Advanced Radio Production


Radio Production & Directing
TV&R Course #25.2; Section FV, Code #1390
Spring 2002
Tuesday 1:15 - 5:55
302A Whitehead Hall

Professor: Martin Spinelli
Office: 406 Whitehead
Email: msradio@banet.net
Office hours: Tuesday 12:05 - 1:15
Wednesday by appointment
Thursday 12:05 - 1:15

Overview:

This course is a unique and significant opportunity for students at the start of radio careers. Through it students will score their first professional radio production credit; consequently it will require a serious commitment in terms of time and energy. If your job at KFC, your fraternity/sorority or your Pokemon collection are more important to you than this course think twice before signing on; if you do not do what is asked of you, not only will you fail this course but your negligence will have a negative impact on the work of the entire group. If you are committed however, this course offers an excellent opportunity to expand on the creative possibilities of the basic audio production techniques you've already mastered. (For a prerequisite you must have any one of the following: Television & Radio 25.1, Music 26.1, Film 28 or permission from the Chair of Television Radio.)

In this course we will produce a 15-part AIDS-educational soap opera that will be broadcast on Radio Africa International this summer; the soap opera, along with other examples of student radio work will also be broadcast at the end of this semester through the Brooklyn College Radio Festival on which every student in this class will have a slot. In addition to production work, you will also be exposed to a variety of radio professionals throughout the semester courtesy of the Brooklyn College Radio Studies Speaker Series.


By the end of this course students should:


Assignments and Grades:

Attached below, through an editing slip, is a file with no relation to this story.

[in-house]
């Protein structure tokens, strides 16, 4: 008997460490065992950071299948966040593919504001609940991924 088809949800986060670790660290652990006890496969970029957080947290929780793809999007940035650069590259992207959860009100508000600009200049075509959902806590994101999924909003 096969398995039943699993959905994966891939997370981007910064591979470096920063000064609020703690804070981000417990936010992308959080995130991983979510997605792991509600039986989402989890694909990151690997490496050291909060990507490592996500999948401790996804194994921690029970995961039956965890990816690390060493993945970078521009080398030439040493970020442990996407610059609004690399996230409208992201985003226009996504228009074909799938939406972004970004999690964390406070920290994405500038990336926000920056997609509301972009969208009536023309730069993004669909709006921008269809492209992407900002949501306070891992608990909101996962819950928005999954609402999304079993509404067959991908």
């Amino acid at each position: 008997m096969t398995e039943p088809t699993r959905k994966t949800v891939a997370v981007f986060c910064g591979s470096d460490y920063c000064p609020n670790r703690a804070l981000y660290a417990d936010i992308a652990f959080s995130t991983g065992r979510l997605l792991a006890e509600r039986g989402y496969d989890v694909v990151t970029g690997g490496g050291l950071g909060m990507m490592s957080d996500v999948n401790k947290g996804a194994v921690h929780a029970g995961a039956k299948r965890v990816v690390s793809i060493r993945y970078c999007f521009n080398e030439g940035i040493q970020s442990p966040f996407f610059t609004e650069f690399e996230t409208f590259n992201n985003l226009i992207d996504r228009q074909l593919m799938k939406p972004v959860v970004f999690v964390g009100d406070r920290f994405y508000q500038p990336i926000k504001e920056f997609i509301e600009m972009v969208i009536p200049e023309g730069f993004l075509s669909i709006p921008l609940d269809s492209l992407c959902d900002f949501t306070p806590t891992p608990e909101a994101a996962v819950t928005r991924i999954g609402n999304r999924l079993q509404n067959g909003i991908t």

There are few traditional "assignments" in this class, as we are here to collaboratively produce a radio series. But there will be a system of evaluation as follows:

Quizzes: Periodically I will surprise you with quizzes about pieces of technology that we have covered, material from assigned readings or material from listening sessions. These will be short, easy and designed to insure that you've paid attention, done the required reading or learned the necessary technical skills. Quizzes will be worth 5% of your final grade.

Class Contributions: Because classes will typically take the form of production meetings, and because this project is fundamentally collaborative, thoughtful contributions to discussions are essential. You are required to pay careful attention to everything discussed even if it does not pertain to you directly and you are strongly encouraged to add whatever insight might come to mind. Given the seriousness of this project and the rigidly tight time-frame it goes without saying that attendance is crucial. WE CANNOT PRODUCE THIS SERIES IF PEOPLE ARE AWOL. IF YOU MISS THREE (3) CLASSES YOU WILL BE REQUIRED TO DROP THIS COURSE IMMEDIATELY. IF YOU DO NOT DROP THIS COURSE YOU WILL RECEIVE AND "F". THERE ARE NO EXCEPTIONS AND NO EXCUSES. I will take attendance at the beginning of every class. If you are not present during attendance you will be marked absent. If you do miss a class you are responsible for seeing that someone else covers your tasks and is prepared to present on them. Your class contributions will account for 10% of your final grade.

Production Tasks: Depending on your jobs you will have productions tasks each week. For example, the casting director might be required to schedule auditions, an editor might be required to have all the raw material for a given episode loaded on to a digital audio editor, etc. BECAUSE EACH PERSON'S TASKS ARE INTEGRATED INTO THE OVERALL PROJECT IT IS ABSOLUTELY ESSENTIAL THAT YOU DO WHAT IS REQUIRED OF YOU WHEN IT IS REQUIRED. IF YOU DO NOT, YOU WILL NOT ONLY DO SEVERE DAMAGE YOUR OWN GRADE BUT ALSO TO THE QUALITY OF THE SERIES. I will keep a production task sheet on each student on which I will record and evaluate work. Production tasks are worth 75% of your final grade.

Radio Festival: Every student will have a slot or "show" in the Radio Festival in which s/he will act as presenter/DJ. Each student will also serve as the producer on someone else's show. Preparation for and performance during these shows will account for the final 10% of your grade.

Extra Credit: Everyone is encouraged to undertake small side projects for extra credit. These might include the creation of jingles, idents or PSAs for the Radio Festival, or the creation of short features. All extra credit must be approved by the instructor in advance and must in no way interfere with the production of the series.


Class Schedule:

Week 1: Introduction
Weeks 2-4: Technical preparation and equipment training
Week 5: Auditions
Week 6: Recording preparation and scheduling
Weeks 7-11: Recording and editing
Weeks 12-13: Editing and mixing
Week 14: Radio Festival preparation